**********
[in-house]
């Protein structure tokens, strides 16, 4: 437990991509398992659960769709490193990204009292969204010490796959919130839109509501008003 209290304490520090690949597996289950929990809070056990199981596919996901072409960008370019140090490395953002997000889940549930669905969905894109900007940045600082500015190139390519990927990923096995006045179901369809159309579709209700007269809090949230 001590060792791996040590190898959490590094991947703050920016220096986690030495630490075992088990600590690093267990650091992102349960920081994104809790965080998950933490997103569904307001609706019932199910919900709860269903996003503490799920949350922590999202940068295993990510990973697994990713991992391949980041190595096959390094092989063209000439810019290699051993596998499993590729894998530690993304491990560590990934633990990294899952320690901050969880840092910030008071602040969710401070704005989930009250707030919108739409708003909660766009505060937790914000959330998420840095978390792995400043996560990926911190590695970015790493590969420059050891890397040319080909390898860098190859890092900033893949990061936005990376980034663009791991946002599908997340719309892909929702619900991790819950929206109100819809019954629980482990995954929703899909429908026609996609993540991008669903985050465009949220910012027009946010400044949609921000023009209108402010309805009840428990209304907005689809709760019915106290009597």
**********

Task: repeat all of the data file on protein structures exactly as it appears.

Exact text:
[in-house]
């Protein structure tokens, strides 16, 4: 437990991509398992659960769709490193990204009292969204010490796959919130839109509501008003 209290304490520090690949597996289950929990809070056990199981596919996901072409960008370019140090490395953002997000889940549930669905969905894109900007940045600082500015190139390519990927990923096995006045179901369809159309579709209700007269809090949230 001590060792791996040590190898959490590094991947703050920016220096986690030495630490075992088990600590690093267990650091992102349960920081994104809790965080998950933490997103569904307001609706019932199910919900709860269903996003503490799920949350922590999202940068295993990510990973697994990713991992391949980041190595096959390094092989063209000439810019290699051993596998499993590729894998530690993304491990560590990934633990990294899952320690901050969880840092910030008071602040969710401070704005989930009250707030919108739409708003909660766009505060937790914000959330998420840095978390792995400043996560990926911190590695970015790493590969420059050891890397040319080909390898860098190859890092900033893949990061936005990376980034663009791991946002599908997340719309892909929702619900991790819950929206109100819809019954629980482990995954929703899909429908026609996609993540991008669903985050465009949220910012027009946010400044949609921000023009209108402010309805009840428990209304907005689809709760019915106290009597």